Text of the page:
Their supposed warmth very much out in the cold, what is left is an analytical film, always observing and dissecting the moments, the other characters as compulsive in their own ways as Carter but the plotting is clumsy, the too convenient visit of a retired police officer who recalls the investigation into the suspicious behaviour of Doctor Nix senior just as Carter is being questioned in the station, the failure of Jenny to immediately alert the police when Carter attempts to kill her, her unfeasible calm following the abduction of Amy.
Where the film does run more smoothly is in the scenes featuring Doctor Lynn Waldheim (Frances Sternhagen, a veteran performer possibly best known to genre fans as the defiant Doctor Lazarus of mining outpost Con-Am 27 in Outland) who takes an extended scene of exposition told across a technically complex tracking shot descending into the basement below the station which took a day to rehearse and film and somehow makes it a pleasure to hear.
A long-time friend of Lithgow’s, he had first seen performing onstage when he was in high school and describes her as “a joy to work with her, of course,” and several of those interviewed praise De Palma’s comprehensive technical preparation and storyboarding and dedication to the rehearsal process where all the actors are invited to offer input, allowing the time on set to be spent efficiently with minimal direction.
“The two most important rules of editing are pace and clarity,” Hirsch states, but shrouded in layers of dream and nightmare Raising Cain was conceived by De Palma as a twisted riddle which might demand multiple viewings to unravel but was ultimately released with a linear timeline enforced upon it, and amongst the Blu-ray special features is Peet Belder Gelderblom’s “ghost version,” reinstated according to draft scripts without any involvement from De Palma though with his later endorsement.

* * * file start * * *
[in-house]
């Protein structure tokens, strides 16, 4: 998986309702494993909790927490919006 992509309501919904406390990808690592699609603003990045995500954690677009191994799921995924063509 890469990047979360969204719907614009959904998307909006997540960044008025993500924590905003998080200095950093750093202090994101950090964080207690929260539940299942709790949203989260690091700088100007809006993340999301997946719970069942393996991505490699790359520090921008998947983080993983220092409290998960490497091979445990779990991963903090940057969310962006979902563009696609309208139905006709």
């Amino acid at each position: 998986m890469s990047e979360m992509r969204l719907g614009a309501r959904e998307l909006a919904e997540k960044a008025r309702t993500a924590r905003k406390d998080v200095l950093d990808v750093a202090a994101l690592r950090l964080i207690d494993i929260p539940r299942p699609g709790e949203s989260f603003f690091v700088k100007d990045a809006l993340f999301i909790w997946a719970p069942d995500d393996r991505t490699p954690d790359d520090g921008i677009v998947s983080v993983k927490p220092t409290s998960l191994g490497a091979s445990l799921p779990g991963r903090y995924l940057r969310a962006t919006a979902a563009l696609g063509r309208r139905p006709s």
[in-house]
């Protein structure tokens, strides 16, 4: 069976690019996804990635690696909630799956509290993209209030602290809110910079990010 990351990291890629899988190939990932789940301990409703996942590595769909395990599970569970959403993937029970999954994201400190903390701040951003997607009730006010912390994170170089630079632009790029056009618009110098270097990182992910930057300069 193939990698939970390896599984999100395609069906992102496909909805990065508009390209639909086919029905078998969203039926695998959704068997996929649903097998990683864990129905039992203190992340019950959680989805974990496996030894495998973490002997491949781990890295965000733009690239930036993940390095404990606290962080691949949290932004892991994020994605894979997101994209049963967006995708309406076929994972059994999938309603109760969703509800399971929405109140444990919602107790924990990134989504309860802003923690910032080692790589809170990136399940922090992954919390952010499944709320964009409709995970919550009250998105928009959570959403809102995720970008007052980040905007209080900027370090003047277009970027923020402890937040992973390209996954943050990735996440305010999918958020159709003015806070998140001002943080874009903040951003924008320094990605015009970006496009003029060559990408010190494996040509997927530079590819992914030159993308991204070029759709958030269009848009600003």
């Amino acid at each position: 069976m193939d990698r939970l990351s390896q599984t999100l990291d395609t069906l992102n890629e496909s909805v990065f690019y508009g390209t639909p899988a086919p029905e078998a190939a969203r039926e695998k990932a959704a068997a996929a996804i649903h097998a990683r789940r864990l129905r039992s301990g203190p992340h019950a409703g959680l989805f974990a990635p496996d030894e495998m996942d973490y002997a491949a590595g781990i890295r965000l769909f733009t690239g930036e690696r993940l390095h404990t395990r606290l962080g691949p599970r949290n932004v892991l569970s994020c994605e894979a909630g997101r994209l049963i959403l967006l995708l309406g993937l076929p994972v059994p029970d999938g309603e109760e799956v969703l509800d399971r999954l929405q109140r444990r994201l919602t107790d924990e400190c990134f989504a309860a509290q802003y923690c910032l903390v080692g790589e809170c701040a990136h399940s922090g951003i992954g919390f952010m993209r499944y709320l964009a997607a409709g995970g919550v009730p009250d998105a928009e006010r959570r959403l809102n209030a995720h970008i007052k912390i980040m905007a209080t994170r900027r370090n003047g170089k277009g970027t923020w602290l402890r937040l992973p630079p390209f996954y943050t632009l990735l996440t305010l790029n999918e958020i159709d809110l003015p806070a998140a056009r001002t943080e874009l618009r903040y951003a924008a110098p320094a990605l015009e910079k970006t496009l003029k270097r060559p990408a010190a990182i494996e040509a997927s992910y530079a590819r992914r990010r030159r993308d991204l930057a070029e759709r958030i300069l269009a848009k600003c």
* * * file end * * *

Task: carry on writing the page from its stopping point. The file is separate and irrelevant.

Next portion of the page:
Also included are interviews with composer Pino Donaggio and actors Tom Bower, Mel Harris and Gregg Henry who accepted a one line role in Scarface simply for the privilege of working with Al Pacino and De Palma which led first to Body Double then investigating officer Lieutenant Terri in Raising Cain, in addition to De Palma expert Chris Dumas’ video essay examining the alternative edits of the film and Gelderblom’s own video essay on his work.
As much as the recently released Split is a showcase for the talents of James McAvoy in a film whose plot mirrors much of Raising Cain, so this film undeniably belongs to John Lithgow, a friend of De Palma’s since their university days whose supporting roles in Obsession and 1980’s Blow Out led to the director writing the roles of Carter Nix and friends with the versatile Lithgow in fractured mind.
“I have often played parts for deadly seriousness only to realise at the premiere screening that I am the comic relief,” Lithgow comments, and certainly with his long running role in Third Rock from the Sun and his recent turn as The Magistrate at the National Theatre that might be expected, but other than Doctor Nix senior’s Norwegian accent straying too closely to that of Buckaroo Banzai’s Doctor Emilio Lizardo, Raising Cain with its “dizzyingly complex plot,” the only laugh is on those who dismissed the film on original release as incomprehensible.
Raising Cain is available now from Arrow Films and Video